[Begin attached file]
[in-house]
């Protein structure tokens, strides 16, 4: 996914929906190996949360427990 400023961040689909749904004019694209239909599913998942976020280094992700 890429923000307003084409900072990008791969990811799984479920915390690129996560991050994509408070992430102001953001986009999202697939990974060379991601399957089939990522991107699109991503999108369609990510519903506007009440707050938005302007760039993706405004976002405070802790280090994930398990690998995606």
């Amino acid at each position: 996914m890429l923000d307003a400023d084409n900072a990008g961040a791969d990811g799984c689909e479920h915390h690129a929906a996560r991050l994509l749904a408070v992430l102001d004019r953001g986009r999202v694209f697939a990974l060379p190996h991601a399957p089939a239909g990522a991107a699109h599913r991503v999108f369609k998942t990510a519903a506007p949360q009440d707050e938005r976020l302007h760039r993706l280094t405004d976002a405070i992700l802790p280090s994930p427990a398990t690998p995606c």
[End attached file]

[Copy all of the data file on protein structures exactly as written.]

[in-house]
């Protein structure tokens, strides 16, 4: 996914929906190996949360427990 400023961040689909749904004019694209239909599913998942976020280094992700 890429923000307003084409900072990008791969990811799984479920915390690129996560991050994509408070992430102001953001986009999202697939990974060379991601399957089939990522991107699109991503999108369609990510519903506007009440707050938005302007760039993706405004976002405070802790280090994930398990690998995606």
């Amino acid at each position: 996914m890429l923000d307003a400023d084409n900072a990008g961040a791969d990811g799984c689909e479920h915390h690129a929906a996560r991050l994509l749904a408070v992430l102001d004019r953001g986009r999202v694209f697939a990974l060379p190996h991601a399957p089939a239909g990522a991107a699109h599913r991503v999108f369609k998942t990510a519903a506007p949360q009440d707050e938005r976020l302007h760039r993706l280094t405004d976002a405070i992700l802790p280090s994930p427990a398990t690998p995606c």